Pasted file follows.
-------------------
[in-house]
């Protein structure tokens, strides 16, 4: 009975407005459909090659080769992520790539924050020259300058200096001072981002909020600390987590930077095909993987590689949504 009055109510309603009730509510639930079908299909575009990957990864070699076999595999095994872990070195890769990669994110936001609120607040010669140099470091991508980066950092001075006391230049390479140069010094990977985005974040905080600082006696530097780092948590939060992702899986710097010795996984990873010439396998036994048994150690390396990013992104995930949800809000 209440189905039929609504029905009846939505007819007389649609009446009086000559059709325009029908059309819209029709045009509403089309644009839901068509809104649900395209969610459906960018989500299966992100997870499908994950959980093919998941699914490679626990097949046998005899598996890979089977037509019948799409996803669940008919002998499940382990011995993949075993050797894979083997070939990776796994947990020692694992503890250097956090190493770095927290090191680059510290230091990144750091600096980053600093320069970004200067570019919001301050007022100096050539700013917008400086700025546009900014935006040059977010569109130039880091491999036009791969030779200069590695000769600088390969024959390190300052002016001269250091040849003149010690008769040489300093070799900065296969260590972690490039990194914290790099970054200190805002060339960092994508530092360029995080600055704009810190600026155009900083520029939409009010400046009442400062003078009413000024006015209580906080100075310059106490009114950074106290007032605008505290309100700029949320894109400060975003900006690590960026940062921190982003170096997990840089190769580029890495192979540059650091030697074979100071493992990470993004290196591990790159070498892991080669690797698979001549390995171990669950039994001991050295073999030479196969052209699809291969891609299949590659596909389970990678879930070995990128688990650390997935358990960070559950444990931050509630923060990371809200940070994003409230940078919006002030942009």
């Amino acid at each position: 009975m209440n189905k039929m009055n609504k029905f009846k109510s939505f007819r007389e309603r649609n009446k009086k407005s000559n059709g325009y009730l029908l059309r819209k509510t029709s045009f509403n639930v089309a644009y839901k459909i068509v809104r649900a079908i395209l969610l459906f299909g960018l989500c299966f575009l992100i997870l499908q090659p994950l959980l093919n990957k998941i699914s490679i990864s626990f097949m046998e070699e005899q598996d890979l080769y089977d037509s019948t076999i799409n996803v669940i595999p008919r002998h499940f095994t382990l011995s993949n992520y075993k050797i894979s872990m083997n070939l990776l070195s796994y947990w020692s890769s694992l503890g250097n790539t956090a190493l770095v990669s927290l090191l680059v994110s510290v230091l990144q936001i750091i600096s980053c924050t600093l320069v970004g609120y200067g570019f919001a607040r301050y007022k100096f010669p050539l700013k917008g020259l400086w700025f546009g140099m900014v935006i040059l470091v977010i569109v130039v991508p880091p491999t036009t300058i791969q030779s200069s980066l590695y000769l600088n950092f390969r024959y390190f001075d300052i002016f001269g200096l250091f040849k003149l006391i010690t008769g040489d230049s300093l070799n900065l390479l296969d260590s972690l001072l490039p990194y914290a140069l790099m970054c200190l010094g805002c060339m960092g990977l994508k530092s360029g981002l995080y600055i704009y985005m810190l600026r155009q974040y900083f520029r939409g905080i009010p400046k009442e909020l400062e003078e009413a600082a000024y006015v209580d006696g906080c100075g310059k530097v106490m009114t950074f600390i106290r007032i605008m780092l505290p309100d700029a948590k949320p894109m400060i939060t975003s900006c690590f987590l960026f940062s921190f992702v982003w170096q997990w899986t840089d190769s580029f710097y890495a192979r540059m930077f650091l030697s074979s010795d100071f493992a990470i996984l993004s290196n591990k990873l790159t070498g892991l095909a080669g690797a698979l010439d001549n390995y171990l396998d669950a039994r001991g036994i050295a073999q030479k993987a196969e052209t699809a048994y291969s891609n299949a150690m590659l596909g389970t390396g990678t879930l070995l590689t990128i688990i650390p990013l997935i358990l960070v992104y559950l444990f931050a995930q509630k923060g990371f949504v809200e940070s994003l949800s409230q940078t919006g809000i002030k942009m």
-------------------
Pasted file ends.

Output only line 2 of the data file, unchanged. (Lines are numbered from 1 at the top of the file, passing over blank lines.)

């Protein structure tokens, strides 16, 4: 009975407005459909090659080769992520790539924050020259300058200096001072981002909020600390987590930077095909993987590689949504 009055109510309603009730509510639930079908299909575009990957990864070699076999595999095994872990070195890769990669994110936001609120607040010669140099470091991508980066950092001075006391230049390479140069010094990977985005974040905080600082006696530097780092948590939060992702899986710097010795996984990873010439396998036994048994150690390396990013992104995930949800809000 209440189905039929609504029905009846939505007819007389649609009446009086000559059709325009029908059309819209029709045009509403089309644009839901068509809104649900395209969610459906960018989500299966992100997870499908994950959980093919998941699914490679626990097949046998005899598996890979089977037509019948799409996803669940008919002998499940382990011995993949075993050797894979083997070939990776796994947990020692694992503890250097956090190493770095927290090191680059510290230091990144750091600096980053600093320069970004200067570019919001301050007022100096050539700013917008400086700025546009900014935006040059977010569109130039880091491999036009791969030779200069590695000769600088390969024959390190300052002016001269250091040849003149010690008769040489300093070799900065296969260590972690490039990194914290790099970054200190805002060339960092994508530092360029995080600055704009810190600026155009900083520029939409009010400046009442400062003078009413000024006015209580906080100075310059106490009114950074106290007032605008505290309100700029949320894109400060975003900006690590960026940062921190982003170096997990840089190769580029890495192979540059650091030697074979100071493992990470993004290196591990790159070498892991080669690797698979001549390995171990669950039994001991050295073999030479196969052209699809291969891609299949590659596909389970990678879930070995990128688990650390997935358990960070559950444990931050509630923060990371809200940070994003409230940078919006002030942009």